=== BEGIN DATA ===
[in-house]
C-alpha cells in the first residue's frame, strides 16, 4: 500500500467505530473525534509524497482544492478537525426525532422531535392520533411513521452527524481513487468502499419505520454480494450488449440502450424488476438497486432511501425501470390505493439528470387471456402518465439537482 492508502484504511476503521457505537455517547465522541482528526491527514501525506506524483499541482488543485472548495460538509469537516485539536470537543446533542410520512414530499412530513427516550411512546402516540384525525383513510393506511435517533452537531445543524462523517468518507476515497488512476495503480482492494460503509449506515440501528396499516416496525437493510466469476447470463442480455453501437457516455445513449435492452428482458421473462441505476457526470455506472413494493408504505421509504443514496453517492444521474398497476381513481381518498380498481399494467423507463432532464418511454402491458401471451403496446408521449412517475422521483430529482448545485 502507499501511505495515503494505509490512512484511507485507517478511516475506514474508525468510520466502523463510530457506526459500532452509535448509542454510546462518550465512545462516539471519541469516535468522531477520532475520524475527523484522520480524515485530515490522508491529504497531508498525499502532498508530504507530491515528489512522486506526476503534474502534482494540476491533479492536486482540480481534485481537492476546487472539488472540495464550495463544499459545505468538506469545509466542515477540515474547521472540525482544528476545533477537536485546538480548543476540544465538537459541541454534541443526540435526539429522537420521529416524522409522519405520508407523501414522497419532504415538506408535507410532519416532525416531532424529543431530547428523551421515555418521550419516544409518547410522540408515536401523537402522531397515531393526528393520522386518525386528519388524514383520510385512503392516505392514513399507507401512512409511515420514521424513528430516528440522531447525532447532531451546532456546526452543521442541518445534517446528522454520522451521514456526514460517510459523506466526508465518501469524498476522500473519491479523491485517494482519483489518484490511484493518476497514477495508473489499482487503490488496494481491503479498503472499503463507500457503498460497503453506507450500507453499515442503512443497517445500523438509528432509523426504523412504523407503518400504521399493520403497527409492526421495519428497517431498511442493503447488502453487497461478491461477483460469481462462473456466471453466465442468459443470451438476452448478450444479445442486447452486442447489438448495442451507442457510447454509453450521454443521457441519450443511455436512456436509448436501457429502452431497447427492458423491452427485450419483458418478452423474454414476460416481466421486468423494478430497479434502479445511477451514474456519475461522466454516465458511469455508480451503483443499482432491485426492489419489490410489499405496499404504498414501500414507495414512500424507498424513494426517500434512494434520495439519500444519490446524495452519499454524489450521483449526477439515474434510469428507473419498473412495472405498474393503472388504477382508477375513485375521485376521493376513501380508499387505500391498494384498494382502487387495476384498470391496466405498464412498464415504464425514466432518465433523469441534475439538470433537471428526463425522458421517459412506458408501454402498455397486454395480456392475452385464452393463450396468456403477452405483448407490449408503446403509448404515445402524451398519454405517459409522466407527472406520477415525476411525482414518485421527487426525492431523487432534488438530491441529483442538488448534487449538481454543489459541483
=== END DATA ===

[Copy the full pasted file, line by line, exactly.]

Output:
[in-house]
C-alpha cells in the first residue's frame, strides 16, 4: 500500500467505530473525534509524497482544492478537525426525532422531535392520533411513521452527524481513487468502499419505520454480494450488449440502450424488476438497486432511501425501470390505493439528470387471456402518465439537482 492508502484504511476503521457505537455517547465522541482528526491527514501525506506524483499541482488543485472548495460538509469537516485539536470537543446533542410520512414530499412530513427516550411512546402516540384525525383513510393506511435517533452537531445543524462523517468518507476515497488512476495503480482492494460503509449506515440501528396499516416496525437493510466469476447470463442480455453501437457516455445513449435492452428482458421473462441505476457526470455506472413494493408504505421509504443514496453517492444521474398497476381513481381518498380498481399494467423507463432532464418511454402491458401471451403496446408521449412517475422521483430529482448545485 502507499501511505495515503494505509490512512484511507485507517478511516475506514474508525468510520466502523463510530457506526459500532452509535448509542454510546462518550465512545462516539471519541469516535468522531477520532475520524475527523484522520480524515485530515490522508491529504497531508498525499502532498508530504507530491515528489512522486506526476503534474502534482494540476491533479492536486482540480481534485481537492476546487472539488472540495464550495463544499459545505468538506469545509466542515477540515474547521472540525482544528476545533477537536485546538480548543476540544465538537459541541454534541443526540435526539429522537420521529416524522409522519405520508407523501414522497419532504415538506408535507410532519416532525416531532424529543431530547428523551421515555418521550419516544409518547410522540408515536401523537402522531397515531393526528393520522386518525386528519388524514383520510385512503392516505392514513399507507401512512409511515420514521424513528430516528440522531447525532447532531451546532456546526452543521442541518445534517446528522454520522451521514456526514460517510459523506466526508465518501469524498476522500473519491479523491485517494482519483489518484490511484493518476497514477495508473489499482487503490488496494481491503479498503472499503463507500457503498460497503453506507450500507453499515442503512443497517445500523438509528432509523426504523412504523407503518400504521399493520403497527409492526421495519428497517431498511442493503447488502453487497461478491461477483460469481462462473456466471453466465442468459443470451438476452448478450444479445442486447452486442447489438448495442451507442457510447454509453450521454443521457441519450443511455436512456436509448436501457429502452431497447427492458423491452427485450419483458418478452423474454414476460416481466421486468423494478430497479434502479445511477451514474456519475461522466454516465458511469455508480451503483443499482432491485426492489419489490410489499405496499404504498414501500414507495414512500424507498424513494426517500434512494434520495439519500444519490446524495452519499454524489450521483449526477439515474434510469428507473419498473412495472405498474393503472388504477382508477375513485375521485376521493376513501380508499387505500391498494384498494382502487387495476384498470391496466405498464412498464415504464425514466432518465433523469441534475439538470433537471428526463425522458421517459412506458408501454402498455397486454395480456392475452385464452393463450396468456403477452405483448407490449408503446403509448404515445402524451398519454405517459409522466407527472406520477415525476411525482414518485421527487426525492431523487432534488438530491441529483442538488448534487449538481454543489459541483